"There's no alternative to Bakiev," said Irina Alexandrovna, an accountant in central Bishkek.
"Our shop was looted in the chaos after Akayev fled. Now we've had enough of that and we need stability. Of course he'll use government resources in his campaign, but I'll close my eyes to that. What we must have is stability."
Another popular former opposition leader, Felix Kulov, had intended to run against Mr Bakiev. Mr Kulov is from the north of Kyrgyzstan, near Bishkek, while Mr Bakiev is a southerner, from the region where the anti-Akayev protest movement began.
Many Kyrgyz worried that a contest between the two would exacerbate regional tensions in the country, so when these two leading contenders agreed to run as a team there was widespread relief.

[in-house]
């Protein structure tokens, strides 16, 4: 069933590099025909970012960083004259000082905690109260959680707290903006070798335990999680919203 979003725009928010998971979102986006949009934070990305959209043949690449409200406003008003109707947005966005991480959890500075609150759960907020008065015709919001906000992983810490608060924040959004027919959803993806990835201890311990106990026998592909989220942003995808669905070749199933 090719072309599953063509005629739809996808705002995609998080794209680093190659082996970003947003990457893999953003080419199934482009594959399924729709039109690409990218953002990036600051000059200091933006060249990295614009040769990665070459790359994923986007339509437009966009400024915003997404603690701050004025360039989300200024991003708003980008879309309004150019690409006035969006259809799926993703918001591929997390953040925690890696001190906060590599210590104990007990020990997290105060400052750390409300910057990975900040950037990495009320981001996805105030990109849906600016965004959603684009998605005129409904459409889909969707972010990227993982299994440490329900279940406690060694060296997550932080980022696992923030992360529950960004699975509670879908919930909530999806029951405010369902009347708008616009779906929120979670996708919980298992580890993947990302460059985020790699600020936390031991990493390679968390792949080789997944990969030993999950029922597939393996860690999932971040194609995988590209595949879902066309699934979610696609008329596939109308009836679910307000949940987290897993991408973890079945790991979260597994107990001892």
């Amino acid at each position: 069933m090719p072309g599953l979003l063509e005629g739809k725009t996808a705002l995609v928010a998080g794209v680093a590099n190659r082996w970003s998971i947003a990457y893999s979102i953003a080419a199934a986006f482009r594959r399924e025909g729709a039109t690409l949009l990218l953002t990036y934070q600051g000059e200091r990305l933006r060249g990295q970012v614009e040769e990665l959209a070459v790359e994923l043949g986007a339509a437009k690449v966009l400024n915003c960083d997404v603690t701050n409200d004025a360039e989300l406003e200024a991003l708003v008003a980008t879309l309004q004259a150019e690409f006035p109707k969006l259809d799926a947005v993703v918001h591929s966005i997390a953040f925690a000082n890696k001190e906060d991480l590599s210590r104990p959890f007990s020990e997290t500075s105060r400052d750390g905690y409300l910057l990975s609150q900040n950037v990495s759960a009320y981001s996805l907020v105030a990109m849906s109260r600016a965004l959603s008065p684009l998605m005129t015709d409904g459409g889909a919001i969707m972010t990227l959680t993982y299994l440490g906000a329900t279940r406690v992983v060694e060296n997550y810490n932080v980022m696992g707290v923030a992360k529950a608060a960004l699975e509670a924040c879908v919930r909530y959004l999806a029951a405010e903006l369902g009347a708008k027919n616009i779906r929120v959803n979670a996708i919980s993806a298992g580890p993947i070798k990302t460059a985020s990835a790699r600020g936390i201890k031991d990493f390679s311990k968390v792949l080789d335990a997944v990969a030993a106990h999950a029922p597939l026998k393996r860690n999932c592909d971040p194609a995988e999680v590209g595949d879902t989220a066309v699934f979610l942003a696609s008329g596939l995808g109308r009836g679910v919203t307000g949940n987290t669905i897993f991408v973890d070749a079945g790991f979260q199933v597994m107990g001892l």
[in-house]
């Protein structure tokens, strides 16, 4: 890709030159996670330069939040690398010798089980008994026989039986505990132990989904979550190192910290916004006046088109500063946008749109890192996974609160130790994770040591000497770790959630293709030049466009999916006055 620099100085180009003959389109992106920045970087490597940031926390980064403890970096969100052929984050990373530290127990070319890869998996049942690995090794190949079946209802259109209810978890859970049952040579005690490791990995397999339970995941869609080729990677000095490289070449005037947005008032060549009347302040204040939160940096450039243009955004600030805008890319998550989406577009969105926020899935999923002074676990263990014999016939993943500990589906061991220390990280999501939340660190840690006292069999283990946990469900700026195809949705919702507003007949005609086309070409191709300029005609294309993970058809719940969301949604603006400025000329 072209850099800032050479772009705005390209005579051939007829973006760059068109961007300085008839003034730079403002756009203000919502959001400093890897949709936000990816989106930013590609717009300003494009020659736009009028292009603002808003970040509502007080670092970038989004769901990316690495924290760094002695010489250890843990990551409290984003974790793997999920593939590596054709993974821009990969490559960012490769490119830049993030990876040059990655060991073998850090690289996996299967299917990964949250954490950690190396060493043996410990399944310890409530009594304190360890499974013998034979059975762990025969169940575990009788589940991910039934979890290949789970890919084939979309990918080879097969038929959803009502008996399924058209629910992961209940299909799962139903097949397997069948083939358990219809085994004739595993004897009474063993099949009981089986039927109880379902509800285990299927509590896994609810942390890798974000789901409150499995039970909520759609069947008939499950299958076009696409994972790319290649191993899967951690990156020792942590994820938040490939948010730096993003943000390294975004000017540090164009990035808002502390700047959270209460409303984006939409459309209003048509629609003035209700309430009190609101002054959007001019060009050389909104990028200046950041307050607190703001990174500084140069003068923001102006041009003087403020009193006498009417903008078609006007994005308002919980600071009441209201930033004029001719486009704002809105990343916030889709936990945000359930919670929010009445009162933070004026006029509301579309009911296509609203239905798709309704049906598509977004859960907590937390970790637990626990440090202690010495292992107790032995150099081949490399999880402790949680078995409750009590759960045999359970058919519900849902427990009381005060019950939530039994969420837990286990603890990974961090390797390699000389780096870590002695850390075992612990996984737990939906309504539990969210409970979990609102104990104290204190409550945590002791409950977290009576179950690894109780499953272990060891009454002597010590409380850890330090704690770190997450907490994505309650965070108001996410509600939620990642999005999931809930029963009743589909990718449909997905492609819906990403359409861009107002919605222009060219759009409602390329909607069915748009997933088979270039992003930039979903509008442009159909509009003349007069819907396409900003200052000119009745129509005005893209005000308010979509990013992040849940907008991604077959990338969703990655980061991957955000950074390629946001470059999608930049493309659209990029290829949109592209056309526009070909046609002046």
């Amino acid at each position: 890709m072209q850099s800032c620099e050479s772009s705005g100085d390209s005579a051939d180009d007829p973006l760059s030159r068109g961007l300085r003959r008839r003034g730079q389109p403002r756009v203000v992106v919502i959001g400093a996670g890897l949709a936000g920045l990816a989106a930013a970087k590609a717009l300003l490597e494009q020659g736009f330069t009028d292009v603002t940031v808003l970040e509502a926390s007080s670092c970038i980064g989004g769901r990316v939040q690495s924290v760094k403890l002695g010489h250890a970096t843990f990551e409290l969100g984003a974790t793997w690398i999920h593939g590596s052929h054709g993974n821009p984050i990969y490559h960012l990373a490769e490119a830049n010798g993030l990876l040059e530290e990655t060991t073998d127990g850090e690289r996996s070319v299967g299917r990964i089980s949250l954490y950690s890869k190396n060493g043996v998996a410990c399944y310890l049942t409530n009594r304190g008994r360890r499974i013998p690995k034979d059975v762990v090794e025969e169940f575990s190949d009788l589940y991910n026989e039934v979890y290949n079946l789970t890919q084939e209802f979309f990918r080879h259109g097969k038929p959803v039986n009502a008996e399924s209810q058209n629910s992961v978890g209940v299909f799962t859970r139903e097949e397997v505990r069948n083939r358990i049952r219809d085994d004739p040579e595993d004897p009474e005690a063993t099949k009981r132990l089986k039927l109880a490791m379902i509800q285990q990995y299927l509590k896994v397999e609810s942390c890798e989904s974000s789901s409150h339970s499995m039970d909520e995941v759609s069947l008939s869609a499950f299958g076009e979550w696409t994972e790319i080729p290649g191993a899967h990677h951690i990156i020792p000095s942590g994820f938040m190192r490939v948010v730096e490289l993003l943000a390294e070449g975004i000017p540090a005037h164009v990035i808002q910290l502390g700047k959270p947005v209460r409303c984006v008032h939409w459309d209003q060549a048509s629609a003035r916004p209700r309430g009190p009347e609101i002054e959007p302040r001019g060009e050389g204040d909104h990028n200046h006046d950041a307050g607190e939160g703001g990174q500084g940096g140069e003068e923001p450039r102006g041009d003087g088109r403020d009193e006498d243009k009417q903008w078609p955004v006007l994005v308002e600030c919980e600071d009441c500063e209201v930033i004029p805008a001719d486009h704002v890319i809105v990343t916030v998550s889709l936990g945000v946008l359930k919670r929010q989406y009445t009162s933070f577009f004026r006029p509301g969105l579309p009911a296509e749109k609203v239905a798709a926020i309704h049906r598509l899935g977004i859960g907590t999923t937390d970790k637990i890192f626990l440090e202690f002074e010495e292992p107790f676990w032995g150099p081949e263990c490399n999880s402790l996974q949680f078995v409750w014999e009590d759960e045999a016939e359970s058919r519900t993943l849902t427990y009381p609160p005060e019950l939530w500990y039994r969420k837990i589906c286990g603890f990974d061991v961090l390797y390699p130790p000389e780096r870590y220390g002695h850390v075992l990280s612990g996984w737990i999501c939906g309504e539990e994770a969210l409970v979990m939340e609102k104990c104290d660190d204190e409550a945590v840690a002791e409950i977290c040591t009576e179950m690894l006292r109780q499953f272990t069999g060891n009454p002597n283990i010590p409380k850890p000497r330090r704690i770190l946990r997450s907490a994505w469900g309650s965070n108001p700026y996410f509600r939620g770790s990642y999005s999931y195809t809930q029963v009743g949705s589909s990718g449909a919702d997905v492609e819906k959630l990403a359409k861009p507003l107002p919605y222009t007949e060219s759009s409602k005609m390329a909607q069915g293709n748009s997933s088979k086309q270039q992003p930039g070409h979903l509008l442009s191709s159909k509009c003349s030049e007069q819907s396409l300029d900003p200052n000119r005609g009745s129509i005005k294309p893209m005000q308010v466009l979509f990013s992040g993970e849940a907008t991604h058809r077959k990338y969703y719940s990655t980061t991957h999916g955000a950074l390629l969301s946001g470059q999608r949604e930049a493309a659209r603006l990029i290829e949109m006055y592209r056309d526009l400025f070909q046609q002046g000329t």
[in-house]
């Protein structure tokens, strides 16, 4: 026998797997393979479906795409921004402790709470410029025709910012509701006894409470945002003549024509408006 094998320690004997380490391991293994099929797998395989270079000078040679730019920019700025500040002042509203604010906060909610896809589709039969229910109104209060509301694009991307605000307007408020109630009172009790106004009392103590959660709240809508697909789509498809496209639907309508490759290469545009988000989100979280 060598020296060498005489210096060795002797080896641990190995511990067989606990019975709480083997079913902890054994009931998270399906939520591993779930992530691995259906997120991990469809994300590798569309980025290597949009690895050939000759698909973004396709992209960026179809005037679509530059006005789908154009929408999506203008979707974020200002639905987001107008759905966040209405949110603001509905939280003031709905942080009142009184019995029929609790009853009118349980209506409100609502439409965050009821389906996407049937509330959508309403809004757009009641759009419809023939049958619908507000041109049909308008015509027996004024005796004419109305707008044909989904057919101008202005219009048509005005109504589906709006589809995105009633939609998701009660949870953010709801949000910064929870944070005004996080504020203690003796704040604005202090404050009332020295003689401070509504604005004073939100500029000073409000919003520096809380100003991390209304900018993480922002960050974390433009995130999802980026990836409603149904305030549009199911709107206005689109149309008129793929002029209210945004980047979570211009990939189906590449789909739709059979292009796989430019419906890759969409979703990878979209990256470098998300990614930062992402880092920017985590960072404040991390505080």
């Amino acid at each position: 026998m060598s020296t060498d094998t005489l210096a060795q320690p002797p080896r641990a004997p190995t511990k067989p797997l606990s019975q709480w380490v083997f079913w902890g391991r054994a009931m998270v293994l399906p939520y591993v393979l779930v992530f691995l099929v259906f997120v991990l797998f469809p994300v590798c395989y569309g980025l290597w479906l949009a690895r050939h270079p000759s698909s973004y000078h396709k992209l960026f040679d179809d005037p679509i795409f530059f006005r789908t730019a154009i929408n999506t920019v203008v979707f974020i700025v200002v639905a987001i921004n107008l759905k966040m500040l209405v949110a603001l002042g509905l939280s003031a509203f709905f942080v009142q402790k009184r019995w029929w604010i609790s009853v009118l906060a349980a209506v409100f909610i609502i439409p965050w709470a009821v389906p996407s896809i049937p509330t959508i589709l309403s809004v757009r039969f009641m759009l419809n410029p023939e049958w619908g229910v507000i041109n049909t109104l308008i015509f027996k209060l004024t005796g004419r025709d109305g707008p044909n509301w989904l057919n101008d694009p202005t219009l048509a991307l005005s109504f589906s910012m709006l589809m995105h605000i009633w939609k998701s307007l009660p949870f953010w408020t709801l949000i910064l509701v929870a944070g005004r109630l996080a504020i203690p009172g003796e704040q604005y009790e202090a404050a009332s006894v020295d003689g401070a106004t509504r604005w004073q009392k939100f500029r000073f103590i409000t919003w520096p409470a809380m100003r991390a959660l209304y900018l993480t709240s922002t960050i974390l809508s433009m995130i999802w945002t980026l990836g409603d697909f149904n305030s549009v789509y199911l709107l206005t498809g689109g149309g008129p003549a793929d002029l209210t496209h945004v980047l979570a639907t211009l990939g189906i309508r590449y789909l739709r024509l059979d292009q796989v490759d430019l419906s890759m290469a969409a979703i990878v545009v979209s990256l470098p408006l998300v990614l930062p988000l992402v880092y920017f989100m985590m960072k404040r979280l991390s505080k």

The deal is that if Mr Bakiev is elected, he will appoint Mr Kulov as prime minister.
This arrangement may satisfy the two men initially.
But after the elections, the government is expected to consider constitutional reforms which would transfer some presidential powers to the prime minister and parliament. The way thus still lies open for a potential power struggle between the two rivals.
The presidential election campaign can only be described as lacklustre. The capital has some election posters, the most prominent being the acting president's.
Indeed, with most people assuming that Mr Bakiev will win, the government is increasingly concerned about the "apathy vote". A candidate must poll 50% of the vote to avoid a second round. Voting hours have now been extended to help ensure a higher turnout.
The 17 June protest illustrated the fragility of the new status quo
Most campaigning is carried out through the media. In the disputed parliamentary elections which prompted the anti-Akayev protest movement, international election monitors said that state-controlled television and newspapers clearly favoured government-backed candidates, seriously compromising the fairness of the electoral campaign.
That is less of a problem under the current interim leadership, who have told the state media to be more objective.